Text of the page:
in India, politics, wotd

Word of the day: bugbear

A bugbear, according to Wikipedia is a legendary creature (not epic, just the stuff of stories) similar to a bogeyman, mostly used to frighten children into obedience. It was used in this article today to describe how India perceives China’s influence (interference?) in regional affairs in South East Asia –

And then there is China, India’s regional bugbear.

The article is titled ‘Why India is concerned about Nepal’s constitution’ and talks about how India is worried that Nepal’s new constitution is not comprehensive enough. This has caused concern among residents of the southern plains of Nepal, known as the Terai. The communities living in Terai, including the Madeshis and the Tharu ethnic minorities, which comprise about 40% of Nepal’s population do not agree with the seven federal provinces delineated in the constitution and this has caused violence in those regions. India is rightfully concerned that this violence will spill over to Bihar, which is something that has happened in the past, during Nepal’s long and bloody battle with Maoism.

I spent some time this year reading the book ‘The Bullet and the Ballot Box’ by Aditya Adhikari, which talks about Nepal’s struggle with the Maoist revolution and how everything in Nepali politics has one looming external factor which plays a heavy role in deciding things – India. No analysis of Nepal’s history is complete without looking at India’s interference in their local politics. The following are some highlights which I made while reading the book. They may seem out of context, but I hope to write these out along with explanations in a later post one day, so please skim through them for now. These are excerpts from the book –

At the heart of the matter was the question of how Nepali communists should view the monarchy, the parliamentary parties and the Indian state.

The monarchy, the parliamentary parties and the Indian government were equally their enemy.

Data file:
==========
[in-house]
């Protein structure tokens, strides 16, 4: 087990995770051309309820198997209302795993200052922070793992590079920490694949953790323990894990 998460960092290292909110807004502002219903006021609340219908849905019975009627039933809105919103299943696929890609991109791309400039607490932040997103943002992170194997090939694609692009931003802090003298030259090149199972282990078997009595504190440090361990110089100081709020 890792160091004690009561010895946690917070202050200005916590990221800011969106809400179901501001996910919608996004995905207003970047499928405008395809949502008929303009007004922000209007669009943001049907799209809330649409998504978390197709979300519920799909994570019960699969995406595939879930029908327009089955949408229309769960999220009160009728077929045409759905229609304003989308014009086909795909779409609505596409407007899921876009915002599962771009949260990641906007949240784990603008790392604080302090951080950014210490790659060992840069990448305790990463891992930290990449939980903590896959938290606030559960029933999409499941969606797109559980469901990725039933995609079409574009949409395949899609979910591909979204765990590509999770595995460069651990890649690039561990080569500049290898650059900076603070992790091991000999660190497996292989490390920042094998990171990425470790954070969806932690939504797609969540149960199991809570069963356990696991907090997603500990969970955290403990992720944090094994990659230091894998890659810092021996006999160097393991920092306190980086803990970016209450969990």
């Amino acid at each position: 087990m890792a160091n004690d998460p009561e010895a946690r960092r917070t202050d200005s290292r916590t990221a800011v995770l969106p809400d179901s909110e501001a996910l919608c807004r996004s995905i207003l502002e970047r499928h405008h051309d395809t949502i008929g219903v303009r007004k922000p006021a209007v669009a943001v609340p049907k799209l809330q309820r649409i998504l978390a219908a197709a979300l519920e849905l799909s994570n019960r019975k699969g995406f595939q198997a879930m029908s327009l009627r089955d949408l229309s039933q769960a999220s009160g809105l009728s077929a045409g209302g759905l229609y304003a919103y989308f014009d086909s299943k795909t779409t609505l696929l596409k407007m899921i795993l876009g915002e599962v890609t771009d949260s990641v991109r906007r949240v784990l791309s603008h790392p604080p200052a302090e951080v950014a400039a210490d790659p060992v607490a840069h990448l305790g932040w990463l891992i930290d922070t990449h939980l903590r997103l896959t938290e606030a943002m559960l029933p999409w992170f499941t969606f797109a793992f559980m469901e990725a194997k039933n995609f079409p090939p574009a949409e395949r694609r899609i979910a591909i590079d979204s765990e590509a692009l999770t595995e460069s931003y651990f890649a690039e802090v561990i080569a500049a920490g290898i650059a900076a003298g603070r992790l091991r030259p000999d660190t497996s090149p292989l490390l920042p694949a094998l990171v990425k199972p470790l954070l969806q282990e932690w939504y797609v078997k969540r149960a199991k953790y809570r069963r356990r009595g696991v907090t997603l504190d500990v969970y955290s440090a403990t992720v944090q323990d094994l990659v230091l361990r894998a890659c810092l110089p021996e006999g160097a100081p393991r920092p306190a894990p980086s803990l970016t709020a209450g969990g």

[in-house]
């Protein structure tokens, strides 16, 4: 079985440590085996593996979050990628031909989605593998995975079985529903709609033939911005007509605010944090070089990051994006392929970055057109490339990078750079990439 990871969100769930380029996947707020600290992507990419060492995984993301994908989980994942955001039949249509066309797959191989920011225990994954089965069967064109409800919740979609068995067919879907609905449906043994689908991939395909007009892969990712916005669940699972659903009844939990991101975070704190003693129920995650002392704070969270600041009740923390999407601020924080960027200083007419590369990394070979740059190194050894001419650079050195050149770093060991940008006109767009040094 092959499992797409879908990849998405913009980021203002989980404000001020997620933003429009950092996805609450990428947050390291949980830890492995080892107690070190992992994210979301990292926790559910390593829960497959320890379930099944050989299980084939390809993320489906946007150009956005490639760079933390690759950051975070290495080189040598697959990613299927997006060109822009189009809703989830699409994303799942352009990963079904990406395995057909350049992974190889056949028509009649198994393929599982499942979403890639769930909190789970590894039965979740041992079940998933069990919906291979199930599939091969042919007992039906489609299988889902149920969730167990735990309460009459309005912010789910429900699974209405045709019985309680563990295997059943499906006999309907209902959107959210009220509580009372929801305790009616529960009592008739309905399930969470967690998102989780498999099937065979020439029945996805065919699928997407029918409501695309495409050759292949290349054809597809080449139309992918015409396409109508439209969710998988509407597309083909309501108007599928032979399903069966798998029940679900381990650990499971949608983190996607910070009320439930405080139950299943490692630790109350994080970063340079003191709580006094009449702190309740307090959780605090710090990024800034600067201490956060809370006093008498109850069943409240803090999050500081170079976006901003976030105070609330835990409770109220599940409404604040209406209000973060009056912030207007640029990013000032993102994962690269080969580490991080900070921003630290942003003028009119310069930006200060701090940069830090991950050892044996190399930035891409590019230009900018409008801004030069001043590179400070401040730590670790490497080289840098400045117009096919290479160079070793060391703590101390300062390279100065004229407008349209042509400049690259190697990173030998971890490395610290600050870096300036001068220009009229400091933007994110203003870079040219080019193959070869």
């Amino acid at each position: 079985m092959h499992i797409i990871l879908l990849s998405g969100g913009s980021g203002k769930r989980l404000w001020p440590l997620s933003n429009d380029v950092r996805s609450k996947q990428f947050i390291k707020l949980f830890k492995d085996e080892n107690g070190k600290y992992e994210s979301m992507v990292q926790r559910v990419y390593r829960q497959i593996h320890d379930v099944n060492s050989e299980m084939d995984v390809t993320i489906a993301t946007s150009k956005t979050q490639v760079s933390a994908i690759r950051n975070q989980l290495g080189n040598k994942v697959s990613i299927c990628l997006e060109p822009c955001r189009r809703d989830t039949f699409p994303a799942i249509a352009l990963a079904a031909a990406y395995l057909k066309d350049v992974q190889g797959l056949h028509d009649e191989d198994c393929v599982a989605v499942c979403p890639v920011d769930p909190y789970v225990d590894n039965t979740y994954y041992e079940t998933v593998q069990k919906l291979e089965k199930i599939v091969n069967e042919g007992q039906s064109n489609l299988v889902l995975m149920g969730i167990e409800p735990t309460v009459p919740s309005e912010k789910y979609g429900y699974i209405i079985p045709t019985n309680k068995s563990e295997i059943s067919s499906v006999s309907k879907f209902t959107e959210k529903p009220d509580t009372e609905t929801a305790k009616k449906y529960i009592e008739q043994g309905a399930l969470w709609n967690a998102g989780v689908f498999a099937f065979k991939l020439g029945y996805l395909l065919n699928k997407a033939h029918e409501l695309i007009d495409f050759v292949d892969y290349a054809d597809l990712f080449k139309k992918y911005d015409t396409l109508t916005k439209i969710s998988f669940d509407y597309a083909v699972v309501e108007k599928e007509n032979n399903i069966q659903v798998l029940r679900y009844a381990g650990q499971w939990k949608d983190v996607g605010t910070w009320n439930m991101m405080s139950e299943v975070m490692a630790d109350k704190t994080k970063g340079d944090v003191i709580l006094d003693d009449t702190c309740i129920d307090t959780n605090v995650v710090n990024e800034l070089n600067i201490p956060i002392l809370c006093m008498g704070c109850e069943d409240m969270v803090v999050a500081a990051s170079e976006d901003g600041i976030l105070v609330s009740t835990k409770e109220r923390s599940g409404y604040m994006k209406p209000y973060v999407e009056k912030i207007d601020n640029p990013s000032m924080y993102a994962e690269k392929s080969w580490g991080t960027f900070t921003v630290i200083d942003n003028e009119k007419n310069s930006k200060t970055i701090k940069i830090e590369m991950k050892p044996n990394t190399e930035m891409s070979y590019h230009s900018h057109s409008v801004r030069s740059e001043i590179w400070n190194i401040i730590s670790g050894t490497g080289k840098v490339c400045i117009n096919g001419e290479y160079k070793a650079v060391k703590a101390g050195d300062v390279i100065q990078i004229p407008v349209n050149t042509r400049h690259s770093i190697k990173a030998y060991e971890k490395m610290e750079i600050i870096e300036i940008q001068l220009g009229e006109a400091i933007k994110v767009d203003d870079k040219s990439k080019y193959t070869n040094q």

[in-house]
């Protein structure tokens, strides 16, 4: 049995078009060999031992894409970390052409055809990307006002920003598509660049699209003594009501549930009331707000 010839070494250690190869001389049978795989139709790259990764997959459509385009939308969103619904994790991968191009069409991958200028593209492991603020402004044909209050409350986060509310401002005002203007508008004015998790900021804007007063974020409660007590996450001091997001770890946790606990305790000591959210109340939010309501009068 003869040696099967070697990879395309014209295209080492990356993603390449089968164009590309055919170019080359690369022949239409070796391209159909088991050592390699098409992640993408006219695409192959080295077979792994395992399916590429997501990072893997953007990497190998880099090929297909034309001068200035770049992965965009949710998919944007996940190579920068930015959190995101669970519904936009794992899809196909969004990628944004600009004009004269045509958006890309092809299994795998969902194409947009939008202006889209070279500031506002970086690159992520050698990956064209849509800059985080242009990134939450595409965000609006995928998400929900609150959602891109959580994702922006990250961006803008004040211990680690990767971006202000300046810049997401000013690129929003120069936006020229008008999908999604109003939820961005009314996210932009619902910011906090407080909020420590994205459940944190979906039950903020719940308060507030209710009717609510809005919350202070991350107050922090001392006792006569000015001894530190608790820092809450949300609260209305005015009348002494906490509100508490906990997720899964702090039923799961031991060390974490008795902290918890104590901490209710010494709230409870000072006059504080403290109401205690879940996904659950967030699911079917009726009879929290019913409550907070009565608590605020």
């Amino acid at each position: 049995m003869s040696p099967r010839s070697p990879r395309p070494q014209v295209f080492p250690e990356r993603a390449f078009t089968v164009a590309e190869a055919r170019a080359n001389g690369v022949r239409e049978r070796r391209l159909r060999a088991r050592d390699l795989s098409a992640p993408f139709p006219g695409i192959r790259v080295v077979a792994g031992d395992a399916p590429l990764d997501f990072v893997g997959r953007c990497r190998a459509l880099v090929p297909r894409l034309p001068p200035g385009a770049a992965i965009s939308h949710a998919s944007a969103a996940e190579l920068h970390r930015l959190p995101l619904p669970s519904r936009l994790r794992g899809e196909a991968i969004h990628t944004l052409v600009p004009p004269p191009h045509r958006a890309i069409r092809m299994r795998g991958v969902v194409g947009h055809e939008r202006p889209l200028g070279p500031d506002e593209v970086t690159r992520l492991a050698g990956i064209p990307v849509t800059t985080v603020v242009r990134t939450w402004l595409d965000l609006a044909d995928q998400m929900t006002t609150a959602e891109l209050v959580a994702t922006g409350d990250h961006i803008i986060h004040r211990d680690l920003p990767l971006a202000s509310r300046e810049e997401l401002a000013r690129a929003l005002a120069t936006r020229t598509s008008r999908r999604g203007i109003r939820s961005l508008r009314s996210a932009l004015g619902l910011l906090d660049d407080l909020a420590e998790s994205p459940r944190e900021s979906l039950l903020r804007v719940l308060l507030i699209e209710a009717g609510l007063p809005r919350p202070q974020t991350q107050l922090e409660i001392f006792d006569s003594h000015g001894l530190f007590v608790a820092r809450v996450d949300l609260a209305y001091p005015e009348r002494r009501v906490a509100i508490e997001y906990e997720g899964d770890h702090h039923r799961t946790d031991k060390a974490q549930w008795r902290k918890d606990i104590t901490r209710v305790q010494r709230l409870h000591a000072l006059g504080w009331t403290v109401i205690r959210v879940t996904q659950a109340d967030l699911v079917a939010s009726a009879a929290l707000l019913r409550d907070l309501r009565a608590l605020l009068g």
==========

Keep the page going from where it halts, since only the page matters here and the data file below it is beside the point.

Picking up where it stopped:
A number of Bhattarai’s colleagues from university had gone on to careers in Indian politics, civil service and academia, and so he was tasked with contacting them. In early 2002, Bhattarai managed to contact the Indian Prime Minister’s Office through his old acquaintance, S. D. Muni, a scholar of Nepali politics at the Jawaharlal Nehru University who had briefly been ambassador to Laos.

Prachanda raised the spectre of an Indian invasion to provide ideological justification for a royalist–Maoist alliance among the party’s rank and file […]

Soon after, India announced a freeze on military aid to Nepal, as did the United Kingdom and the United States.

But India, unplacated, maintained its arms embargo. Gyanendra then resorted to a strategy his father had used in the past: he sought to cultivate China as a counterweight against India. India, ever wary of Chinese influence in Nepal, only grew more hostile towards the Nepali government.

Never before had the Maoists been able to establish contacts at such high levels of the Indian establishment. Antagonized by Gyanendra’s extreme measures and his efforts to cultivate China, the Indian political class, which had hitherto seen the Maoists only as a terrorist group, was growing less reluctant to recognize them as a political force.

Although India was not a signatory to the twelve-point agreement, it did influence its content. Various Nepali leaders had long been requesting mediation from international bodies like the UN to resolve the conflict. India did not want any third-party involvement […]

Hindu groups in both Nepal and India were outraged by the godless regime’s tampering with sacred tradition.

Indian Ambassador Rakesh Sood and Foreign Minister Pranab Mukherjee had assured the president of their support for revoking the government’s decision.

The Indian state was familiar with such games. They had, after all, been played before, often successfully, in dealing with hostile groups in Kashmir and Northeast India.

The above notes may seem as random lines picked up from the book, but the underlying pattern is clear – While India may always be afraid of China and their growing strength in every country around India, for smaller countries like Nepal and Sri Lanka, the only bugbear to be scared of is India, their giant next door neighbor.